Analysts took a hard look at Canopy Growth Corp.'s fourth-quarter results, broadly downgrading or reducing their target price on the pot giant's stock following another steep quarterly loss and missed revenue expectations.​

Shares of Canopy fell in early trading Monday following a stream of reports from several analysts including those at Bank of Montreal, CIBC, Royal Bank of Canada, and Desjardins Securities that suggest the company needs to do more work to regain lost market share in the Canadian cannabis market. 

"The concern we now have is that management’s outlook for both industry and Canopy Growth may be too optimistic in this current environment," said BMO Capital Markets analyst Tamy Chen in a report Monday. BMO lowered its rating on Canopy to "market perform" and revised its 12-month price target to $24 from $40. 

Chen estimates that Canopy's market share fell to 16 per cent from 20.5 per cent in the prior quarter, and forecasts the company's current cost structure will still be above revenues for the next fiscal year. 

Canopy announced Friday its fourth-quarter revenue was $107.9 million, down 13 per cent from the prior quarter, as its Canadian recreational cannabis sales plunged 28 per cent. It also reported a net loss of $1.3 billion, including about $843 million in restructuring and impairment charges.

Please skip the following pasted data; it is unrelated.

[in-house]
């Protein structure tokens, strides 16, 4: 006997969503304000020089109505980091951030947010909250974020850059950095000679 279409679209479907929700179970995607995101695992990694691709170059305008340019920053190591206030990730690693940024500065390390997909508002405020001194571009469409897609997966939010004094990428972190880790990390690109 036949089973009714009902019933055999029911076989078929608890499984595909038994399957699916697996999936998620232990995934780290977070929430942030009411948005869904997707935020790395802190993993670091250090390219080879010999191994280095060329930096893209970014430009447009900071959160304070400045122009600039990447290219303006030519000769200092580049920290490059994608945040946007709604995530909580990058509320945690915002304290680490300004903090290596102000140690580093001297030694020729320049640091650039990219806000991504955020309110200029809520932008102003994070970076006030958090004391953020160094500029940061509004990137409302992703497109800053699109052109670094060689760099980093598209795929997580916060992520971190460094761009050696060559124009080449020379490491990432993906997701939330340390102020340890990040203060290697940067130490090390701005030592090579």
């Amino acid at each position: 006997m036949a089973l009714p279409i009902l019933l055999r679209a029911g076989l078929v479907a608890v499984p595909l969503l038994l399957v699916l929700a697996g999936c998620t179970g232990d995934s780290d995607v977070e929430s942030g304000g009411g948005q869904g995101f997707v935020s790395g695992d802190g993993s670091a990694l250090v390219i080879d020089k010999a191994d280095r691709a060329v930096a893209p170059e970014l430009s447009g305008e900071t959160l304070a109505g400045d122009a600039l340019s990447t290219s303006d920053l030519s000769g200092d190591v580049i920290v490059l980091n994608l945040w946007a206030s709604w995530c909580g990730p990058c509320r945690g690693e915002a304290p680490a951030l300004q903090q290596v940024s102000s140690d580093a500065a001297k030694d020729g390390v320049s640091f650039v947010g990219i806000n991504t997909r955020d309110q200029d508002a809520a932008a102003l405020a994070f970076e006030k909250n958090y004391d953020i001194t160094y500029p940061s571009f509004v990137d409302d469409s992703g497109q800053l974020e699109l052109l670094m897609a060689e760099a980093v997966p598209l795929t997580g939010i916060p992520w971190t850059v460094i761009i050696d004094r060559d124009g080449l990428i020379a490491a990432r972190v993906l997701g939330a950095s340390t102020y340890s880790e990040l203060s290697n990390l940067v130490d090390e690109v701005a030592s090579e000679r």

Stifel analyst Andrew Carter said in a report that Canopy's executives "have yet to fully grasp the organization’s challenges" after the company abandoned its financial targets that forecasted it would be profitable within the next three-to-five years. 

"Canopy Growth sports the resources to deliver on its ambitions of leading growth in the global cannabis category, but the resources have yet to produce tangible evidence of an enduring right to win in the developing category," Carter said.

The Stifel analyst lowered his estimate for Canopy's revenue this year to about $467 million from $568 million, and now has a "sell" rating on the company's stock and an $18 price target. CIBC analyst John Zamparo also downgraded his rating on Canopy's stock to "neutral" with a $26 price target, down from $35. He noted that it will likely take several quarters for Canopy to fix its supply issues and regain its market share in Canada. 

"This quarter likely reflects the trough, but we believe investors may be best served waiting until a line of sight emerges on progress in share capture in larger categories like dry flower," Zamparo said. 

Meanwhile, Desjardins analyst John Chu called Canopy's plan to focus on its core markets of Canada, the U.S. and Germany with an asset-light strategy "well thought out and focused" but noted soft revenue is expected as the company transitions to its new playbook. Chu maintained his "hold" rating on Canopy shares but lowered his price target to $29 from $34. 

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